Dr. Javad Baqersad is the director of Noise, Vibration, Harshness, and Experimental Mechanics Laboratory (NVHEM Lab) at Kettering University. He received his Ph.D. in Mechanical Engineering from the University of Massachusetts Lowell in 2015. He also holds Master of Science degrees in Mechanical Engineering and Automotive Engineering. His research interests and expertise are related to vibration and acoustics, tire and vehicle dynamics, finite element analysis, lightweight materials, digital image correlation, and signal processing. He has several years of industry and academic experience. At NVHEM, he works on both federally-funded and industry-funded projects and has published more than 60 journal articles and conference papers contributing to the literature. His work has received recognition from the scientific community. He was also honored for his academic and professional achievements with the 2014 Outstanding Graduate Student of the Year Award from the Mechanical Engineering Department at UMass Lowell and with the 2015 DJ DeMichele Scholarship Award from the Society for Experimental Mechanics. Furthermore, Kettering University named him the 2017 Outstanding New Researcher. He has been an active member of SEM since 2012. He has chaired several technical sessions, currently chairs a focus group in optical techniques, organizes optical sessions, and is an associate technical editor for Experimental Techniques.
Samantha (Sam) Daly is an Associate Professor in the Department of Mechanical Engineering at the University of California at Santa Barbara. She received her Ph.D. from Caltech in 2007 and subsequently joined the University of Michigan, where she was on the faculty until 2016 prior to her move to UCSB. Her interests lie at the intersection of experimental mechanics and materials science, with an emphasis on using novel methods of experimentation coupled closely with theoretical and computational modeling. Group research focuses on the statistical quantification of microstructural features of materials and their effect on meso- and macro-scale properties. Currently, the group is engaged in the development of novel methods of multi-scale material characterization and large data analyses, with application to structural metallic alloys, active materials, advanced composites, very high cycle and low cycle fatigue mechanisms, plasticity, fracture, and material behavior at the microscale. Her recognitions include the NSF CAREER Award, the ASME Eshelby Mechanics Award, the Journal of Strain Analysis Young Investigator Award, the Experimental Mechanics Best Paper of the Year Award, the IJSS Best Paper of the Year Award, the DOE Early Career Award, the AFOSR-YIP Award, the ASME Orr Award, and the Caddell Award.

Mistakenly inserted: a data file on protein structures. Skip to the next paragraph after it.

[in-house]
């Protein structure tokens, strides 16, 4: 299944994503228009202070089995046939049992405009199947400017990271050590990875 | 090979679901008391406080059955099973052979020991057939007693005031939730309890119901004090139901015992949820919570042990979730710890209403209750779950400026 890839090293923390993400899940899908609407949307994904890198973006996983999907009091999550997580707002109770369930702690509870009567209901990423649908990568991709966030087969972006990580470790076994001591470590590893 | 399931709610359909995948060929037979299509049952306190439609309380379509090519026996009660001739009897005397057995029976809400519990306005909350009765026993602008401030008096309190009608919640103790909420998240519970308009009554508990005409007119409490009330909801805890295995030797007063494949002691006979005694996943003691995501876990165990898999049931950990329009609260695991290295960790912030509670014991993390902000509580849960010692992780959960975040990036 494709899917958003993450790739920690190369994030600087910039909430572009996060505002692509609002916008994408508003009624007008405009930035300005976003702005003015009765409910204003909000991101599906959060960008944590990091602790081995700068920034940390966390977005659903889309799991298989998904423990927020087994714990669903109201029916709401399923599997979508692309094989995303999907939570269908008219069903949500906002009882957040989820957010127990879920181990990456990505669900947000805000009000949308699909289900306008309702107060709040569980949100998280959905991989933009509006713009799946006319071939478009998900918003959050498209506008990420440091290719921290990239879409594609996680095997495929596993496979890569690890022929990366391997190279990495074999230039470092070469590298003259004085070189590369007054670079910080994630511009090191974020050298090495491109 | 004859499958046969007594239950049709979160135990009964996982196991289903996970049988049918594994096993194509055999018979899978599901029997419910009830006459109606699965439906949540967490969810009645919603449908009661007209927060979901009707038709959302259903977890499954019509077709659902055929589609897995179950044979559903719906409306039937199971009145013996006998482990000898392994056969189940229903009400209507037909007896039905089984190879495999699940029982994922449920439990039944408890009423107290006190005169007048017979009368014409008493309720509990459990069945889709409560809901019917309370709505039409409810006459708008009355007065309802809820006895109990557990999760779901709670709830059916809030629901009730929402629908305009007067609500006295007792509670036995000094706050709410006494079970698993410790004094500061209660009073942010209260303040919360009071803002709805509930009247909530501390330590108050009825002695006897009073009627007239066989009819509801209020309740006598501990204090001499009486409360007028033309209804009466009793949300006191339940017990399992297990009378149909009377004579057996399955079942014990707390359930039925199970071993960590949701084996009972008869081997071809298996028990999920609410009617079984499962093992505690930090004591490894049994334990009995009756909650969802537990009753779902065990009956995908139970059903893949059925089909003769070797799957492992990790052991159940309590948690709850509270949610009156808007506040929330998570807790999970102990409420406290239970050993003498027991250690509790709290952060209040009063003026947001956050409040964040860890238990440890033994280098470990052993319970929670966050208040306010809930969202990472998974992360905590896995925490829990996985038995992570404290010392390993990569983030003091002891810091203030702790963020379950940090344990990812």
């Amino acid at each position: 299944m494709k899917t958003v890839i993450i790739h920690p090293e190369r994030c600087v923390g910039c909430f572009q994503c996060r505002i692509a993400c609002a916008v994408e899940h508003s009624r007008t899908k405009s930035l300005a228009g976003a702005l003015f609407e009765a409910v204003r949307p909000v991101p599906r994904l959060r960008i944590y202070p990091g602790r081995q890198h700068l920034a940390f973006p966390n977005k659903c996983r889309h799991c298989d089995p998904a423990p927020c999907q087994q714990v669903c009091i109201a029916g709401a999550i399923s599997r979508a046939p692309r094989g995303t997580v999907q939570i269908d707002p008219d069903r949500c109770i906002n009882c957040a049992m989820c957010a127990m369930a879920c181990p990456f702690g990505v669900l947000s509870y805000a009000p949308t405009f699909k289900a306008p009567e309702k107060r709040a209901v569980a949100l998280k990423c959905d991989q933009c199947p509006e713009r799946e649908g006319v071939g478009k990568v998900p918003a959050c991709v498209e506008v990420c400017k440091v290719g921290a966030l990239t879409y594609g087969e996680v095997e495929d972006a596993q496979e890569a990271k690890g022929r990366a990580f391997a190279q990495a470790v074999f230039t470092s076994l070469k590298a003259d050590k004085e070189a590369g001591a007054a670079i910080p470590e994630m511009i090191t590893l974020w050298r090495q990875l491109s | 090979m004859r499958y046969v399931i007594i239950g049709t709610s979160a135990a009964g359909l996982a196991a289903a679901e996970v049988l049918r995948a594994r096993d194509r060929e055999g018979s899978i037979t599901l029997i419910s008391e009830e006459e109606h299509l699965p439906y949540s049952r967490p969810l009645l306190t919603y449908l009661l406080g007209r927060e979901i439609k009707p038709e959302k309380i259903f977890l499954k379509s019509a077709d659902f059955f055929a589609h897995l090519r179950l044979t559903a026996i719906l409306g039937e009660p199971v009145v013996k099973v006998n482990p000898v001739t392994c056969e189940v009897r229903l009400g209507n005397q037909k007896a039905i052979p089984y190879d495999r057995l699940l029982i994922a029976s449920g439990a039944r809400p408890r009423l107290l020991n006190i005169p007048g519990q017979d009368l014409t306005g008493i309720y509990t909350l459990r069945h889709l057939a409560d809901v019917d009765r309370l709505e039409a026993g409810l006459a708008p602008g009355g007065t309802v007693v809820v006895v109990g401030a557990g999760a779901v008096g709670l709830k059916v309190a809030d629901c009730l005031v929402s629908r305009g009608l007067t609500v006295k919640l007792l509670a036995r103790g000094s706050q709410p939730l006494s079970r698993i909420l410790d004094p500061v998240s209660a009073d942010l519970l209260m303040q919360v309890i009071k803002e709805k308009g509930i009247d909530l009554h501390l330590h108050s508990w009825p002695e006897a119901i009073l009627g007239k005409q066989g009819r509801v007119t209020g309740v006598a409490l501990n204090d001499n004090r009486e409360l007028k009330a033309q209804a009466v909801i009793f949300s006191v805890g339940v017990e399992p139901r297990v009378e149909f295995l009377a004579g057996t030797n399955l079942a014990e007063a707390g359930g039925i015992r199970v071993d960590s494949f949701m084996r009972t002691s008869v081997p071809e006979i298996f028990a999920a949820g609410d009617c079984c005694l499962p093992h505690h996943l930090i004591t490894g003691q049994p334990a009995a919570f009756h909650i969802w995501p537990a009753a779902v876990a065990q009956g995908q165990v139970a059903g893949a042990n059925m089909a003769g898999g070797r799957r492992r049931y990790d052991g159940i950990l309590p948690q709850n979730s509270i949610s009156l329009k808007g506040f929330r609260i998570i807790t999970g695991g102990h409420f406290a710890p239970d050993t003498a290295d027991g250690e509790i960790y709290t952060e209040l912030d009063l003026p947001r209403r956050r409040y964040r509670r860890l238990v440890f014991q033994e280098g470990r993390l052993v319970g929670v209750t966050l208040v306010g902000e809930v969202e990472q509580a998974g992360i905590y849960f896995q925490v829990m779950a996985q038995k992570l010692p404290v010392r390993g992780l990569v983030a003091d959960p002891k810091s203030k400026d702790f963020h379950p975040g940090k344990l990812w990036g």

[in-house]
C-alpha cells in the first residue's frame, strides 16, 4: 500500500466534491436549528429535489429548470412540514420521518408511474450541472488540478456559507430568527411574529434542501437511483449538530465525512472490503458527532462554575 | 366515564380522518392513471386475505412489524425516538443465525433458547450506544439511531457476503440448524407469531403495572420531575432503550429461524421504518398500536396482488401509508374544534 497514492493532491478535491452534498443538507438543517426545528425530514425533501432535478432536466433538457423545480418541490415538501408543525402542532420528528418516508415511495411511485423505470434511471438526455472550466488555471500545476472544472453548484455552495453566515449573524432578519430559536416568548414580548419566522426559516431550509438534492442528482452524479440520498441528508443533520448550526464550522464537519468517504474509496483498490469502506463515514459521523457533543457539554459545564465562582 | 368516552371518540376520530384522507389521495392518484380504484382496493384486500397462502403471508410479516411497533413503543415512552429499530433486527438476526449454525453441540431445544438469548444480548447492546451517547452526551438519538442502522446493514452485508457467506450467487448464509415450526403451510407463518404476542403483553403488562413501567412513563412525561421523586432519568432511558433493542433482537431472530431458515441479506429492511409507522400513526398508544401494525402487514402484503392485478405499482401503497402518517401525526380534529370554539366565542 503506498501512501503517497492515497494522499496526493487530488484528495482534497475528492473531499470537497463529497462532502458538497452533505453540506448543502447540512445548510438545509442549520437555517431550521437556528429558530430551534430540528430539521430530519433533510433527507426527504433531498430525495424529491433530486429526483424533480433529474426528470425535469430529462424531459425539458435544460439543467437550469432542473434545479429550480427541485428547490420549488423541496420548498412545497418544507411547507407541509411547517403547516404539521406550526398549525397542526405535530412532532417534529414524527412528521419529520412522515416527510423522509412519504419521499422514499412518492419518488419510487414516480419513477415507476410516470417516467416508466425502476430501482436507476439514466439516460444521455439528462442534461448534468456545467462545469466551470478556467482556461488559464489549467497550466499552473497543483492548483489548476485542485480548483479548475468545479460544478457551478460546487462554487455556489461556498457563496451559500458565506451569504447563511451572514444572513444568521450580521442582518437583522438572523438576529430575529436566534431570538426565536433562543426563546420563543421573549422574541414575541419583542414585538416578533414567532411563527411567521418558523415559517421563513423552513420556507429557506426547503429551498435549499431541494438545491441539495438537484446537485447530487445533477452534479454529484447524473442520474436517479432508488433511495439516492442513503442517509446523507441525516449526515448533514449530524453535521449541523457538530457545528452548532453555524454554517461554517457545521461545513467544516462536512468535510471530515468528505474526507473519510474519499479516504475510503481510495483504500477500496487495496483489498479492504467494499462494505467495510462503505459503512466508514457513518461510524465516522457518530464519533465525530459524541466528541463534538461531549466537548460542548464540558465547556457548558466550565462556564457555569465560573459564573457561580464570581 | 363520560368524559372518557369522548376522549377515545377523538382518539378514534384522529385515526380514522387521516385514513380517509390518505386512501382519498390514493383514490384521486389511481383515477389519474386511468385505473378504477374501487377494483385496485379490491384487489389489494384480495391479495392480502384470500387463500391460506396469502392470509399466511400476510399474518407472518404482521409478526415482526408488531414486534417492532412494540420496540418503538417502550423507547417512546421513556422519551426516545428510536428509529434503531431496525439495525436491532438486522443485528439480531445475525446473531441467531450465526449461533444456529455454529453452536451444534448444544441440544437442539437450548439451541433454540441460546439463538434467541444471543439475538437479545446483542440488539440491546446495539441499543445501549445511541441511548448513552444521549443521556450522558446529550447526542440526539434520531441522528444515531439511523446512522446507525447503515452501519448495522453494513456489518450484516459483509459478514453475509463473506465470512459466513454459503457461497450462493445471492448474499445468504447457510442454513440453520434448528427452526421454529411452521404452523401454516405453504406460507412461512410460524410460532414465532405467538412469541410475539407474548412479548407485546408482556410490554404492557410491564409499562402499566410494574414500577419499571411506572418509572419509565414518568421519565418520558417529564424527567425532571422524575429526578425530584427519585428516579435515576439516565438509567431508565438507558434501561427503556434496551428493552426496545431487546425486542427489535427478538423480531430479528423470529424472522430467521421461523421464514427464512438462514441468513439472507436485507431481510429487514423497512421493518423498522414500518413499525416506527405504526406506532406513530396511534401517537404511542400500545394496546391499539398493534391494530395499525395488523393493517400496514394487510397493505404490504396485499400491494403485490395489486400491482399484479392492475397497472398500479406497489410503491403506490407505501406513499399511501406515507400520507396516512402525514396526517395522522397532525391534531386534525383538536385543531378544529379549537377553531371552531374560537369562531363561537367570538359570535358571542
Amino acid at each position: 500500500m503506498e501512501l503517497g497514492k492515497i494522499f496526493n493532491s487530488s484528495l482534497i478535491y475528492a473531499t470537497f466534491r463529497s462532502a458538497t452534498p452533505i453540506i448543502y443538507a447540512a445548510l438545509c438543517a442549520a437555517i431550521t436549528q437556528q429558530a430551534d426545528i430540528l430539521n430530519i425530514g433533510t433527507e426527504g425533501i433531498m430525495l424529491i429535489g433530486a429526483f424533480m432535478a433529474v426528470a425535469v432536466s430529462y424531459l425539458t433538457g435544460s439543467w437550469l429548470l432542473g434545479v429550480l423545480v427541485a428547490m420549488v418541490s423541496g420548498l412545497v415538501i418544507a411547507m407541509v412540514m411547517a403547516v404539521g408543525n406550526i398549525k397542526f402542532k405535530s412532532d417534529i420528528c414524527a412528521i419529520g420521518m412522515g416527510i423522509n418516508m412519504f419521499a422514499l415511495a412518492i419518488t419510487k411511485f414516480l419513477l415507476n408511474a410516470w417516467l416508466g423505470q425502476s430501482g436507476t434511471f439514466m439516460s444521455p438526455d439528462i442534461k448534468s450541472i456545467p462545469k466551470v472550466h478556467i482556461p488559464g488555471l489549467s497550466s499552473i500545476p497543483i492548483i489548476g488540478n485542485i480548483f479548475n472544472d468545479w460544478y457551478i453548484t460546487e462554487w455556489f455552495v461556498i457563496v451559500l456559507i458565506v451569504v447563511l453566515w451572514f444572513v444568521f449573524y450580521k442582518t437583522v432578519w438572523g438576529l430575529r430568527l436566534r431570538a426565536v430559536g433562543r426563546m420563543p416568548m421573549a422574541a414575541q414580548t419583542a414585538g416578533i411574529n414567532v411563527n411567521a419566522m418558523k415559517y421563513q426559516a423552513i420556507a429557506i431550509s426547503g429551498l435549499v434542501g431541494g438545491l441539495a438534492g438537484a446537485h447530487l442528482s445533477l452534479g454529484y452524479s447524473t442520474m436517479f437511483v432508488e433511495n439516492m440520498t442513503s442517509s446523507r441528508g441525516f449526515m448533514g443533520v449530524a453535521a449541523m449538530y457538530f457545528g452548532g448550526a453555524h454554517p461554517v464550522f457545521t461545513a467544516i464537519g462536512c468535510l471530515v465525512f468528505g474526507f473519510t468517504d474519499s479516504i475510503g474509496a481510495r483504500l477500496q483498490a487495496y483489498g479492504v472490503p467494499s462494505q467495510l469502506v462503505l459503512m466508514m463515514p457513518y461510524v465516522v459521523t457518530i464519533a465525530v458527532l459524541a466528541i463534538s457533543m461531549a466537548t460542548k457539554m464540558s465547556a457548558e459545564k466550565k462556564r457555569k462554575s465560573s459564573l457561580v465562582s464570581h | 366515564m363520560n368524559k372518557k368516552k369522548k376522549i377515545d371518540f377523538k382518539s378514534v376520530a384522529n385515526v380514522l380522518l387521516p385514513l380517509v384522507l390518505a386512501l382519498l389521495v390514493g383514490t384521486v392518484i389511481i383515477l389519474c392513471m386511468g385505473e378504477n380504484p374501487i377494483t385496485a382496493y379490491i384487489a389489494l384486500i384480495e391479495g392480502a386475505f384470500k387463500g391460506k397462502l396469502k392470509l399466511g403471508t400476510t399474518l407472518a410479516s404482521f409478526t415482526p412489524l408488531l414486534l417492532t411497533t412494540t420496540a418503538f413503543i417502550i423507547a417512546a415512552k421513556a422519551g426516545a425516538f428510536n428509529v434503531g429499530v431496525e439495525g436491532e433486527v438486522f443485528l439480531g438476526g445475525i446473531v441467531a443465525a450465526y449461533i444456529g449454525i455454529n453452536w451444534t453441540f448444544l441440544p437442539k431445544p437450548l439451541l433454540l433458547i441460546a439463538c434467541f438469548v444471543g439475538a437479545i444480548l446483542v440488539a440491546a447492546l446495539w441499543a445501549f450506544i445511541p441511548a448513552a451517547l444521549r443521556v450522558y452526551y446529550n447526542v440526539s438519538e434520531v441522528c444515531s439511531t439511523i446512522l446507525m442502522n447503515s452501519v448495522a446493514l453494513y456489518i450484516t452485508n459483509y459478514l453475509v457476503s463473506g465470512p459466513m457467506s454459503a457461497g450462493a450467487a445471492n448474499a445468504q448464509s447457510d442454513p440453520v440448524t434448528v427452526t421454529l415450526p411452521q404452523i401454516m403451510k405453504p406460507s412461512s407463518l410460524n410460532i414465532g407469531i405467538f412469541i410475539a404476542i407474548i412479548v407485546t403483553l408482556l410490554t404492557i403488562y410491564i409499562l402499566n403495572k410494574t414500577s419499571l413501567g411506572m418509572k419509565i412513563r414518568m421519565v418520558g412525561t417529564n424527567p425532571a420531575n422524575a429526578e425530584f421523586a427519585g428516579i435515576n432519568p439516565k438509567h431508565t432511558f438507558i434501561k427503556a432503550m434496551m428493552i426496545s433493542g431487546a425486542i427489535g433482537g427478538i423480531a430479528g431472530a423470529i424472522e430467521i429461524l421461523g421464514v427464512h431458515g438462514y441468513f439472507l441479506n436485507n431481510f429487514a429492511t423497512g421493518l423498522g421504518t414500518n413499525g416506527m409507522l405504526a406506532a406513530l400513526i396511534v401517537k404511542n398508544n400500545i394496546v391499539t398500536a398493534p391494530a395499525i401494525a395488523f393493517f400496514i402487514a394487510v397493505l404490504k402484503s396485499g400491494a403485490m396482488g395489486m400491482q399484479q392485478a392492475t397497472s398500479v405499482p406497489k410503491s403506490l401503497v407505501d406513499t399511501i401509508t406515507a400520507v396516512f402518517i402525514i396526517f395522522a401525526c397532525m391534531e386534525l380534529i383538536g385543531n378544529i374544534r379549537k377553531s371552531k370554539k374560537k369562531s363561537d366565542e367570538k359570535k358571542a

Jeffrey D. Helm received his Ph.D. in Mechanical Engineering from the University of South Carolina in 1999 and was one of the founding members of Correlated Solutions Inc. He is currently an associate professor in the Mechanical Engineering Department at Lafayette College. Dr. Helm served as chair of the Education Committee, is a member of SEMEF, was the editor-in-chief of Experimental Techniques and continues on as an associate editor for the journal. Dr. Helm’s interests include the application and development of the digital image correlation method. His current work centers on civil applications including pile/soil movement and assessing the bioremediation of sandy soils.
Janice Dulieu-Barton was appointed in May 2019 as a full Professor of Experimental Mechanics in the Bristol Composites Institute at the University of Bristol in the UK. Prior to this she worked at the University of Southampton for 20 years in the School of Engineering. She received her PhD from the University of Manchester in 1993 where she started her research on the topic now known as ‘Thermoelastic stress analysis’. She has published around 320 papers with 120 in archival journals, edited 11 conference proceedings and produced 8 book chapters. Janice’s expertise is in imaging for data rich materials characterisations and assessments of structural performance, with a focus on lightweight structural design particularly composite structures. She has won numerous grants that have allowed her to develop novel approaches in experimental mechanics, with as special focus on the development of infra-red imaging. Janice has been a member of SEM since 1994, she was awarded a fellowship of SEM in 2016 and received her silver certificate for 25 years of membership in 2019. She was chairman of the fellows committee and the Thermomechanics and Infra-red Imaging TD, as well as an Associate Editor of Experimental Mechanics. Janice has been very active in the European Experimental Mechanics community, notably chairing the British Society for Strain Measurement and serving on their National Council for 14 years, chairing and organising many conferences and technical seminars, including the 16th International Conference on Experimental Mechanics in Cambridge, attended by over 500 delegates. Janice is also active in training and mentoring early career researchers; she has supervised over 30 successful PhDs and her 5-day annual workshop on Experimental Mechanics for postgraduate students has run annually for the past 10 years and attracts around 25-30 delegates internationally.